Science Fair Project Encyclopedia
In Harm's Way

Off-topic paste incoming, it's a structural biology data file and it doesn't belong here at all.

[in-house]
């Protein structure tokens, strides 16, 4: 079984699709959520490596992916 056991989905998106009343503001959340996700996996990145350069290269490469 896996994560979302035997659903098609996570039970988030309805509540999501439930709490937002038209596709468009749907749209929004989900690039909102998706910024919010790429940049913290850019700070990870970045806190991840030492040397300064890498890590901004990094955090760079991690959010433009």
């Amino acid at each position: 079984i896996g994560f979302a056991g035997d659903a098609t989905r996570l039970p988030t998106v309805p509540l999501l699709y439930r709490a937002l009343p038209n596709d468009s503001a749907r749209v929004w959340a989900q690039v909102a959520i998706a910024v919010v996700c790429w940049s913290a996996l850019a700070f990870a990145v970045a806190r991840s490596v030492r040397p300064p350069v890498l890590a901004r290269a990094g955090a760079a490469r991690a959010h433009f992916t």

In Harm's Way is a 1964 film, produced and directed by Otto Preminger and distributed by Paramount Pictures. The screenplay was written by Wendell Mayes based on the novel by James Bassett . It dramatically recounts the lives of some naval officers and their wives based out of Hawaii as World War II begins. John Wayne stars as a Captain who is removed from command for "throwing away the book" when pursuing the enemy after the sneak attack on Pearl Harbor, but is later promoted to Admiral and given a crucial mission requiring the same sort of guts and gallantry. The role is one of Wayne's best non-Western parts. Though it makes use of the same heroic persona that Wayne displayed in his Westerns, this persona is very much restrained under Otto Preminger's direction. We learn more of the character's human qualities: his estrangement from his son, a junior officer in the navy (played by Brandon De Wilde), and his affair with a nurse (played by Patricia Neal) which brings out his yearning for a stable emotional anchor in his life. The Wayne-Neal relationship forms the emotional crux of the movie, and the two stars give sensitive performances. There are sub-plots involving characters played by Kirk Douglas and Tom Tryon , who offer differing portraits of two naval officers associated with Wayne's command — the former a wayward sort because of an unhappy marriage and the latter a conventional type with a characteristic Navy wife (played by Paula Prentiss) who is ever solicitous and faithful. The film presents an unglorified and realistic picture of the American Navy and its officers, and its sprawling narrative is typical of Preminger's cycle of works in which he examined institutions and the people who run them (such as the American Congress and the Presidency in Advise and Consent, the Catholic Church in The Cardinal, and the British Intelligence Service in The Human Factor ). The film was splendidly shot in black- and-white by Loyal Griggs , who composed his scenes in the scope format often using deep focus (Griggs was nominated for an Academy Award for his work). Jerry Goldsmith's score is also notable, as is the work of Saul Bass in the credit titles sequence (this sequence actually comes at the very end of the film, an interesting departure from the norm in a major Hollywood production at the time). The climactic battle with the Japanese fleet was staged mostly with model ships.
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